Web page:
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I have conducted a confirmatory factor analysis (CFA) to test the fit of a model with 5 factors and 5 items per factor. I used the modification indices to alter the model until I obtained statistics indicating an acceptable fit of the model to my data.

As others have done in my area I then conducted a principal components analysis (PCA) with a varimax rotation to check that items loaded on the factors identified by the CFA; however, not all of them did.

  • Is it unusual for the results of a PCA to be inconsistent with a confirmatory factor analysis?
  • Could this be because I have a small sample size ($n=96$)?
  • As the CFA model has 'acceptable fit', should I simply work with the scale structures from those results and not do the PCA?
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What is the rationale of applying an exploratory/unsupervised method (PCA or FA with VARIMAX rotation) after having tested a confirmatory model, especially if this is done on the same sample?

In your CFA model, you impose constraints on your pattern matrix, e.g. some items are supposed to load on one factor but not on the others. A large modification index indicates that freeing a parameter or removing an equality constraint could result in better model fit. Item loadings are already available through your model fit.

On the contrary, in PCA or FA there is no such constraint, even following an orthogonal rotation (whose purpose is just to make factor more interpretable in that items would generally tend to load more heavily on a factor than on several ones). But, it is worth noting that these models are conceptually and mathematically different: the FA model is a measurement model, where we assume that there is some unique error attached to each item; this is not the case under the PCA framework. It is thus not surprising that you failed to replicate your factor structure, which may be an indication that there are possible item cross-loading, low item reliability, low stability in your factor structure, or the existence of a higher-order factor structure, that is enhanced by your low sample size.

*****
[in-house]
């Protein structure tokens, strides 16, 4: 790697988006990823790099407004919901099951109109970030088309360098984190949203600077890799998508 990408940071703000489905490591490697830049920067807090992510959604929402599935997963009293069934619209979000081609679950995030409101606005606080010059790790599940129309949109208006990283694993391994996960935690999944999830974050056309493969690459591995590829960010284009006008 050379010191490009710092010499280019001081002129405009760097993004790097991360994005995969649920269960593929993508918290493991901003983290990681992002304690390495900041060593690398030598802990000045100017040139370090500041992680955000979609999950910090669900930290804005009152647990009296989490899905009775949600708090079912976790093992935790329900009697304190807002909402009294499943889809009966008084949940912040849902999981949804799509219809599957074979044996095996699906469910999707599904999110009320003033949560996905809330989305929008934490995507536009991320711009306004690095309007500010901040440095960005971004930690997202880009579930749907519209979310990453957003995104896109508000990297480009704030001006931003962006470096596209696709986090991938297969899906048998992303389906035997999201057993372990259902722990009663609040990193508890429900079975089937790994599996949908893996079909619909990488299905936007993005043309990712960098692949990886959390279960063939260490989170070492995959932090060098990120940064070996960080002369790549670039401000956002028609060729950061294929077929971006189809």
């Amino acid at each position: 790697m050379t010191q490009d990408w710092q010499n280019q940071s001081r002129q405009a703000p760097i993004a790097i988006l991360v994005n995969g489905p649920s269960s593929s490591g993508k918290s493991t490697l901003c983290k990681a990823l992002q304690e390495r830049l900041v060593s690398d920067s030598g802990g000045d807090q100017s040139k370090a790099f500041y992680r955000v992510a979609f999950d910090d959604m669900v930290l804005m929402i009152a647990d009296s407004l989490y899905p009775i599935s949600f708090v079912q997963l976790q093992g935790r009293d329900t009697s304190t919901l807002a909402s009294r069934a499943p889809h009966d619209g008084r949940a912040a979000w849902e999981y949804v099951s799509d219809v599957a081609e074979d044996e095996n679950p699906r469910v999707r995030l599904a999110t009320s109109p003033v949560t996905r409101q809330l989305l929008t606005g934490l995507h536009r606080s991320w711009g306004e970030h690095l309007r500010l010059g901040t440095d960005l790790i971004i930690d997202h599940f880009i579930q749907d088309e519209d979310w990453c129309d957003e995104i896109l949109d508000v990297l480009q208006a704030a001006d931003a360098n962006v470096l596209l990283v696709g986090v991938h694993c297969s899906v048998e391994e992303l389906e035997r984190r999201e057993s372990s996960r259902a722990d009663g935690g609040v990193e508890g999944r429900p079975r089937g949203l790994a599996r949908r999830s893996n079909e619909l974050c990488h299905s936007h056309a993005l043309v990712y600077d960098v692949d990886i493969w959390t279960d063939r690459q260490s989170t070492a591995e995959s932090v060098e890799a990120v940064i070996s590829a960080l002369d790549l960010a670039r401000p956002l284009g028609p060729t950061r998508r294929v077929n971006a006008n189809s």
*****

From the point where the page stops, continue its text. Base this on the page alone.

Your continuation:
In both case, but especially CFA, $N=96$ is a very limited sample size. Although some authors have suggested a ratio individuals:items of 5 to 10, this is merely the number of dimensions that is important. In your case, the estimation of your parameters will be noisy, and in the case of PCA you may expect fluctuations in your estimated loadings (just try bootstrap to get an idea of 95% CIs).

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    $\begingroup$ Its also worth noting that as soon as you changed the model because of the modification indices, you were no longer doing CFA, rather you have moved back into exploratory mode. $\endgroup$ – richiemorrisroe Dec 14 '10 at 19:50
  • $\begingroup$ What a great response by @chl. $\endgroup$ – rolando2 May 16 '12 at 0:17

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